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New Facility Adds to University’s Research Capability on Unmanned Aircraft Systems

The University of Maryland has added an outdoor, netted facility near its main campus in College Park for researching and testing unmanned aircraft systems (UAS).

The 100-foot wide, 300-foot long, 50-foot high Fearless Flight Facility (F3) opened in the fall and is enclosed by durable black netting of the same type of material used on golf driving ranges, which enables the flying of UAS within restricted airspace, according to Don Woodbury, director of innovation partnerships at the university.

The airspace around Washington, D.C., is more restricted than in any other part of the country. The university’s A. James Clark School of Engineering is within the flight restriction zone, but because of the netting, the F3 is considered indoors, and the restrictions do not apply. The university talked to the Federal Aviation Administration to ensure there would not be issues with flying UAS in the netted area.

“The goal of the netted area is to enable researchers and students to fly outdoors in the restricted airspace area for the Washington area. We also wanted to be able to fly safely because when people are experimenting they sometimes might lose control of the aircraft,” Woodbury says.

Prior to F3, UAS research was limited to indoor labs on campus, and for outdoor testing, to the university’s UAS Test Site in California, Md., about 70 miles from College Park or at other outdoor sites outside of the restricted flight area. F3 allows researchers and students to conduct experiments in close proximity to campus in a real-world environment exposed to wind and other weather conditions, without having to travel.

“We wanted to add to capabilities on campus for unmanned aircraft systems. We can fly indoors and have a wind tunnel to test UAS, and now we have this outdoor area adjacent to campus. It allows ready access to fly, convenient to students, faculty and researchers who can walk out of their labs and fly instead of figuring out where to go off campus outside of the restricted flight area,” Woodbury says.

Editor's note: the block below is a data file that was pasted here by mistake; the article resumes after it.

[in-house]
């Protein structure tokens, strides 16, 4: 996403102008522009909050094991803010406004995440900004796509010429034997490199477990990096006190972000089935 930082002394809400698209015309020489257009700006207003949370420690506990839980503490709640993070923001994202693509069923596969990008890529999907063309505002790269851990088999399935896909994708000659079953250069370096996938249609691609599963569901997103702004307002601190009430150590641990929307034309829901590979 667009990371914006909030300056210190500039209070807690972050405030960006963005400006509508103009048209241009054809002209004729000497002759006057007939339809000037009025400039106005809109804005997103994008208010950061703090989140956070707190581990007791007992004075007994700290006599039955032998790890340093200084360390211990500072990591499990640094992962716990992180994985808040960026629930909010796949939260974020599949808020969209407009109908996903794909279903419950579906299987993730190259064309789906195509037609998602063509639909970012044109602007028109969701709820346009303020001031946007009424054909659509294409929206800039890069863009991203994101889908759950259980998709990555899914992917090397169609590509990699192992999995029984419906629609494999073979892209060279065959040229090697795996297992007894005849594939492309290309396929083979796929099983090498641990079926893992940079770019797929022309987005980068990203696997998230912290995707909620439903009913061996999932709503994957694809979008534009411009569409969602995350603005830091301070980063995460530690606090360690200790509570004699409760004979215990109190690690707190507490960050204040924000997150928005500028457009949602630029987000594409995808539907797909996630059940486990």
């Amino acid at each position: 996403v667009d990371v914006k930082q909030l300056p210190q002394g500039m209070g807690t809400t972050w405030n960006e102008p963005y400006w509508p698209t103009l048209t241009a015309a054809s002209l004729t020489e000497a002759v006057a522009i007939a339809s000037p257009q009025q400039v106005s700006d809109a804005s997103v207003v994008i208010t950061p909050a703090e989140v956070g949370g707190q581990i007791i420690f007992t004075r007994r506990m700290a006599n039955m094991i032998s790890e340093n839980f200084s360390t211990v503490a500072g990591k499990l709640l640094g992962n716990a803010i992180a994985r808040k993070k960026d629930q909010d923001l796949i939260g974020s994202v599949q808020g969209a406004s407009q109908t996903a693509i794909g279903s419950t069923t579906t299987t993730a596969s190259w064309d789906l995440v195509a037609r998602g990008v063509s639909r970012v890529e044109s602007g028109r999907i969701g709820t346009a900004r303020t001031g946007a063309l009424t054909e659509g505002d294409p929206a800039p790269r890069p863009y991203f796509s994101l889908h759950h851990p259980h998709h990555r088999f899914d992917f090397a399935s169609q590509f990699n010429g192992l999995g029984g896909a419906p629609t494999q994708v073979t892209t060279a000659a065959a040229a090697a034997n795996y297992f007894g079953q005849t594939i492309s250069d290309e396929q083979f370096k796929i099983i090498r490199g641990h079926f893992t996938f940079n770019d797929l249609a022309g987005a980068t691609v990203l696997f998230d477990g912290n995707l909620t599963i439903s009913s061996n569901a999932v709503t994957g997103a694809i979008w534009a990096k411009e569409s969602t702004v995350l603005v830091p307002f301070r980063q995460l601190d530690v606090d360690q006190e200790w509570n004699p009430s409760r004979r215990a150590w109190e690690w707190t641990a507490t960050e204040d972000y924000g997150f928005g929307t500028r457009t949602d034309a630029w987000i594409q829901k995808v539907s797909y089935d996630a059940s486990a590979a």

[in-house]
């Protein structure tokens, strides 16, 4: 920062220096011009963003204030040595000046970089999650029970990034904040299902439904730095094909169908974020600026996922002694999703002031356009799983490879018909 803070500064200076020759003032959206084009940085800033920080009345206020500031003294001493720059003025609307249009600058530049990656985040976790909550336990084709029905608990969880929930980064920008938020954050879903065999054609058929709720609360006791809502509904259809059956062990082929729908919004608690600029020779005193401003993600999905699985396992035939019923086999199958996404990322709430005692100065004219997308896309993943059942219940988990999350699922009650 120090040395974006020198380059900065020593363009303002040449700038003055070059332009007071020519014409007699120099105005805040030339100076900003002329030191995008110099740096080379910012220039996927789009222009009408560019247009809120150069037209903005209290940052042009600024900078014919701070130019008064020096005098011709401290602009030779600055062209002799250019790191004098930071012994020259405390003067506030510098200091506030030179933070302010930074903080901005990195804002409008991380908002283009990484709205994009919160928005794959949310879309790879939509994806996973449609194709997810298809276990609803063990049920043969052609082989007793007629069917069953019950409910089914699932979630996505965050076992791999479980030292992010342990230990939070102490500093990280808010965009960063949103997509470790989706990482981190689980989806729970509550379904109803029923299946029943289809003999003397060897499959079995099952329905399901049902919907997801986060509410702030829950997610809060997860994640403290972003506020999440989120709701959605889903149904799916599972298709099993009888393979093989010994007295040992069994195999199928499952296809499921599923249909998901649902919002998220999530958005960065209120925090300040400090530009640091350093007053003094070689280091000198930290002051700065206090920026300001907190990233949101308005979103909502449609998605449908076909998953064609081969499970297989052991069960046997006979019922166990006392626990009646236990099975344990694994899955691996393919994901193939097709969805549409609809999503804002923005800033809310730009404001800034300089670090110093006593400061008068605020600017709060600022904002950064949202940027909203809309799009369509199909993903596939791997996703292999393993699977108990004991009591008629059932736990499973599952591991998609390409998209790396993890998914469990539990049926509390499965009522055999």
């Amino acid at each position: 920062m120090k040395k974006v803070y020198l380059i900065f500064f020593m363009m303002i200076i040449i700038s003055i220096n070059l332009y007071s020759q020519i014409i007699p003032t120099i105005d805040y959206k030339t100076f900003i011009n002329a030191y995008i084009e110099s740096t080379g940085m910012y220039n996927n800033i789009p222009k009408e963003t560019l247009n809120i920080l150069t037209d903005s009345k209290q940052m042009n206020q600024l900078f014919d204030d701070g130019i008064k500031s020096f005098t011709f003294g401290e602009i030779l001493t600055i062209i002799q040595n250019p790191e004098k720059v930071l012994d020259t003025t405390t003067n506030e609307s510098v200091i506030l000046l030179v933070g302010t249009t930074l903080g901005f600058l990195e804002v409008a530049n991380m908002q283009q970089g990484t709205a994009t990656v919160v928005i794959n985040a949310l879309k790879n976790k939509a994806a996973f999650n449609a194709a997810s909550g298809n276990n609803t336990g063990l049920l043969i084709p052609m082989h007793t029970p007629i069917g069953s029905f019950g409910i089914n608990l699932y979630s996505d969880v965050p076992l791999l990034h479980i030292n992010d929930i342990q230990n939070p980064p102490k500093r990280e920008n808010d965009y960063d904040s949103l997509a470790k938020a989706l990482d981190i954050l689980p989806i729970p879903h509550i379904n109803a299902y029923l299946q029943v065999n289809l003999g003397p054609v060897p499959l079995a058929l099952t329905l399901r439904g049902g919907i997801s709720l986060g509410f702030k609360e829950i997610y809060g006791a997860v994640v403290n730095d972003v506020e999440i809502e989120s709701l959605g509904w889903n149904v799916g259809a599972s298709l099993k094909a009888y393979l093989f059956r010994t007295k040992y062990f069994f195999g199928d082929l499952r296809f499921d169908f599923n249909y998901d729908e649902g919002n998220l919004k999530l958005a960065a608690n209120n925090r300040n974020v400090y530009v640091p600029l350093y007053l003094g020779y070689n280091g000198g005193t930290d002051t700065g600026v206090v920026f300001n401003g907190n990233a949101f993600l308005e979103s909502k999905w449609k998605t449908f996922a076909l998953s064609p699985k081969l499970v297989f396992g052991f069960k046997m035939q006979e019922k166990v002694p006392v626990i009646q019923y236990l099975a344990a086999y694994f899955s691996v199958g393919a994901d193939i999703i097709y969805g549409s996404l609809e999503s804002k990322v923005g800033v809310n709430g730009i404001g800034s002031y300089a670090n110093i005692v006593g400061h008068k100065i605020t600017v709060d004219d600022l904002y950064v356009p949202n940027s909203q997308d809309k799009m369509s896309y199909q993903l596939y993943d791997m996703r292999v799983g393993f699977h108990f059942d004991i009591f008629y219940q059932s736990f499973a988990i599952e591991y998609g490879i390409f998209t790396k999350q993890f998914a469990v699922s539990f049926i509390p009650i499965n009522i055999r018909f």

F3 was built for less than $300,000 using university funds. The facility will be used by researchers and by students enrolled in courses about unmanned aircraft and by UAS-related clubs on campus for racing and other activities. The university also is planning on offering an engineering camp for high school students to learn how to build an unmanned aircraft from a kit and how to fly it.

“We have a broad set of objectives focused on research, education and recreation,” Woodbury says. Ongoing research projects at the university include an unmanned aerial vehicle (UAV) designed to track and take down an adversary UAV.

“We have a UAV designed to track an adversary UAV — track, hone in on it, and launch a net to drag it to the ground,” Woodbury says. “Other people are doing similar research, but Maryland is using a biomimetic approach, which is different, designing the device to actually track the adversary the same way as biological systems, in this case like a dragonfly tracks an adversary.”

For more information, contact Anjanette Riley, communication coordinator, University of Maryland A. James Clark School of Engineering, at ariley12@umd.edu.

Article photo: University of Maryland